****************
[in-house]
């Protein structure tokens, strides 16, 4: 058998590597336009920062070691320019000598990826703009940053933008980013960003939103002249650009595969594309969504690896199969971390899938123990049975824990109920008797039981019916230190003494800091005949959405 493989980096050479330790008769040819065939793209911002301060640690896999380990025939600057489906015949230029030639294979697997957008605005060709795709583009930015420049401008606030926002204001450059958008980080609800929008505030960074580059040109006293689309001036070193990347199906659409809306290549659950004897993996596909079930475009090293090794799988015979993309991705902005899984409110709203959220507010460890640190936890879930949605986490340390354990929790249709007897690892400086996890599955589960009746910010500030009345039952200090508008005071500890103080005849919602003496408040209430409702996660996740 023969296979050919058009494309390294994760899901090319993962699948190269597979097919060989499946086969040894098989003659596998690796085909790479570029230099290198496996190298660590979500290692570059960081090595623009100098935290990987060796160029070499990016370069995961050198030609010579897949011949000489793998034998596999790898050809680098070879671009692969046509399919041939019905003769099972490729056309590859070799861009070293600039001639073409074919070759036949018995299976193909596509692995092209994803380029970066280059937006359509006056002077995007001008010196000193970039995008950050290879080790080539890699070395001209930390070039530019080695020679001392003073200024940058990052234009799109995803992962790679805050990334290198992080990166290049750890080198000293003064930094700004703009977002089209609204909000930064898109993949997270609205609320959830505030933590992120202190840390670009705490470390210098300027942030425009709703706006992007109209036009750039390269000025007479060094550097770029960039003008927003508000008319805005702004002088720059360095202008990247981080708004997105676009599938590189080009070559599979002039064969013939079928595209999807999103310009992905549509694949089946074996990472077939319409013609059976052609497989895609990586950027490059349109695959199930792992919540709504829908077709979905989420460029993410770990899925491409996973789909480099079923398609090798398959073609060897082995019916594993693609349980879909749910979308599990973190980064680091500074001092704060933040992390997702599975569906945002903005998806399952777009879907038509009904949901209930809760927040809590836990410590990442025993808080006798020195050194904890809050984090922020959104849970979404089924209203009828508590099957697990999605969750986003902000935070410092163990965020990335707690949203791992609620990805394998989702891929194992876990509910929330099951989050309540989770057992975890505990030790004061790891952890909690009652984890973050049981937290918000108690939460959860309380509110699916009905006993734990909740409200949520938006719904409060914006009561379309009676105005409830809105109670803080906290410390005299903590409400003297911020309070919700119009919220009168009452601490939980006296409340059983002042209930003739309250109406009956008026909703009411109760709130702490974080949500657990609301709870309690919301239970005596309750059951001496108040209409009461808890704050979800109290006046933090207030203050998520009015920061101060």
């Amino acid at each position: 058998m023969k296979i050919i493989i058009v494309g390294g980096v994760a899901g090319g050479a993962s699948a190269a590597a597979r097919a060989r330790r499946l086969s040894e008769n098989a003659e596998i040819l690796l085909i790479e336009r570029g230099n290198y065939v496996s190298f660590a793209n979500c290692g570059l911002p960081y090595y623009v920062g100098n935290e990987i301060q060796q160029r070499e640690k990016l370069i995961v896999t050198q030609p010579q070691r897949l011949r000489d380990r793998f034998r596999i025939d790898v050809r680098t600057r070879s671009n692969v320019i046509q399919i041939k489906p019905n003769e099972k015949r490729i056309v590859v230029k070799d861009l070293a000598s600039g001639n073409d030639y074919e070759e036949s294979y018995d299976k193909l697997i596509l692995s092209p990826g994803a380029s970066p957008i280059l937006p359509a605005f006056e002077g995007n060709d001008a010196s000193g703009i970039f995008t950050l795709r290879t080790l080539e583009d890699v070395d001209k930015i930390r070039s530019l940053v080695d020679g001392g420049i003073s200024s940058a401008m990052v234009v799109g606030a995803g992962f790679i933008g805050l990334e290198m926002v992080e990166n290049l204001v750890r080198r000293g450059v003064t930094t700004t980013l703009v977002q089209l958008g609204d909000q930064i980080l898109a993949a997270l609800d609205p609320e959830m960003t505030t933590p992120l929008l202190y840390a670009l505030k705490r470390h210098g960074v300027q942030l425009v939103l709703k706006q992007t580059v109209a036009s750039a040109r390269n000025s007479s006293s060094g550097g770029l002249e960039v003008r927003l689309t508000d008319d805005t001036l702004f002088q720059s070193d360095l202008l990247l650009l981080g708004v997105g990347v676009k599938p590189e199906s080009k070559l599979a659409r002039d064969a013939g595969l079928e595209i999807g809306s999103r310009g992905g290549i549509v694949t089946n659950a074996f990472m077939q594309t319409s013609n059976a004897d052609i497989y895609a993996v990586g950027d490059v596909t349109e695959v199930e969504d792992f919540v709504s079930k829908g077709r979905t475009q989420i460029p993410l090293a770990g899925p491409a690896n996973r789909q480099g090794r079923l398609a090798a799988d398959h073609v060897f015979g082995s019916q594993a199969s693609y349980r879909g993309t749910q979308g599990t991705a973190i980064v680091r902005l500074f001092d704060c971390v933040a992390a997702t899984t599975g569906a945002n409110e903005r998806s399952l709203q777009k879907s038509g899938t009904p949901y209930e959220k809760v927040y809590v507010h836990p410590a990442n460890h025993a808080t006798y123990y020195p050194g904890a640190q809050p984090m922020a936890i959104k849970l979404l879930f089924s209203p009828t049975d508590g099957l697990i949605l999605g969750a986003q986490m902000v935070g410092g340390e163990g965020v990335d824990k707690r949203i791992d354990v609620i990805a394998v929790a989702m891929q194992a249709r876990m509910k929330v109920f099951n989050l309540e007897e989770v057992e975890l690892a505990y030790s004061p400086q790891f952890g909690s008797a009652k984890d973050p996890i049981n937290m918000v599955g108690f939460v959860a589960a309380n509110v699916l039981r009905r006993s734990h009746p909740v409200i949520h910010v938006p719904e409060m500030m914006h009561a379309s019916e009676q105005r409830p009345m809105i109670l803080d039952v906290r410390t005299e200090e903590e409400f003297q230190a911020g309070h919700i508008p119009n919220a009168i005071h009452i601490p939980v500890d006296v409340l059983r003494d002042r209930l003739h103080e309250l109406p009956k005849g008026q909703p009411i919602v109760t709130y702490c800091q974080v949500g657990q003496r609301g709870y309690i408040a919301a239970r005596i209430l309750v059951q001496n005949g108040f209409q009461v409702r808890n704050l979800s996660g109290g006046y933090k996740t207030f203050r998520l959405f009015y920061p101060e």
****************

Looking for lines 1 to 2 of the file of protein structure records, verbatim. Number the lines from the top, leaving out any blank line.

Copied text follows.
[in-house]
């Protein structure tokens, strides 16, 4: 058998590597336009920062070691320019000598990826703009940053933008980013960003939103002249650009595969594309969504690896199969971390899938123990049975824990109920008797039981019916230190003494800091005949959405 493989980096050479330790008769040819065939793209911002301060640690896999380990025939600057489906015949230029030639294979697997957008605005060709795709583009930015420049401008606030926002204001450059958008980080609800929008505030960074580059040109006293689309001036070193990347199906659409809306290549659950004897993996596909079930475009090293090794799988015979993309991705902005899984409110709203959220507010460890640190936890879930949605986490340390354990929790249709007897690892400086996890599955589960009746910010500030009345039952200090508008005071500890103080005849919602003496408040209430409702996660996740 023969296979050919058009494309390294994760899901090319993962699948190269597979097919060989499946086969040894098989003659596998690796085909790479570029230099290198496996190298660590979500290692570059960081090595623009100098935290990987060796160029070499990016370069995961050198030609010579897949011949000489793998034998596999790898050809680098070879671009692969046509399919041939019905003769099972490729056309590859070799861009070293600039001639073409074919070759036949018995299976193909596509692995092209994803380029970066280059937006359509006056002077995007001008010196000193970039995008950050290879080790080539890699070395001209930390070039530019080695020679001392003073200024940058990052234009799109995803992962790679805050990334290198992080990166290049750890080198000293003064930094700004703009977002089209609204909000930064898109993949997270609205609320959830505030933590992120202190840390670009705490470390210098300027942030425009709703706006992007109209036009750039390269000025007479060094550097770029960039003008927003508000008319805005702004002088720059360095202008990247981080708004997105676009599938590189080009070559599979002039064969013939079928595209999807999103310009992905549509694949089946074996990472077939319409013609059976052609497989895609990586950027490059349109695959199930792992919540709504829908077709979905989420460029993410770990899925491409996973789909480099079923398609090798398959073609060897082995019916594993693609349980879909749910979308599990973190980064680091500074001092704060933040992390997702599975569906945002903005998806399952777009879907038509009904949901209930809760927040809590836990410590990442025993808080006798020195050194904890809050984090922020959104849970979404089924209203009828508590099957697990999605969750986003902000935070410092163990965020990335707690949203791992609620990805394998989702891929194992876990509910929330099951989050309540989770057992975890505990030790004061790891952890909690009652984890973050049981937290918000108690939460959860309380509110699916009905006993734990909740409200949520938006719904409060914006009561379309009676105005409830809105109670803080906290410390005299903590409400003297911020309070919700119009919220009168009452601490939980006296409340059983002042209930003739309250109406009956008026909703009411109760709130702490974080949500657990609301709870309690919301239970005596309750059951001496108040209409009461808890704050979800109290006046933090207030203050998520009015920061101060």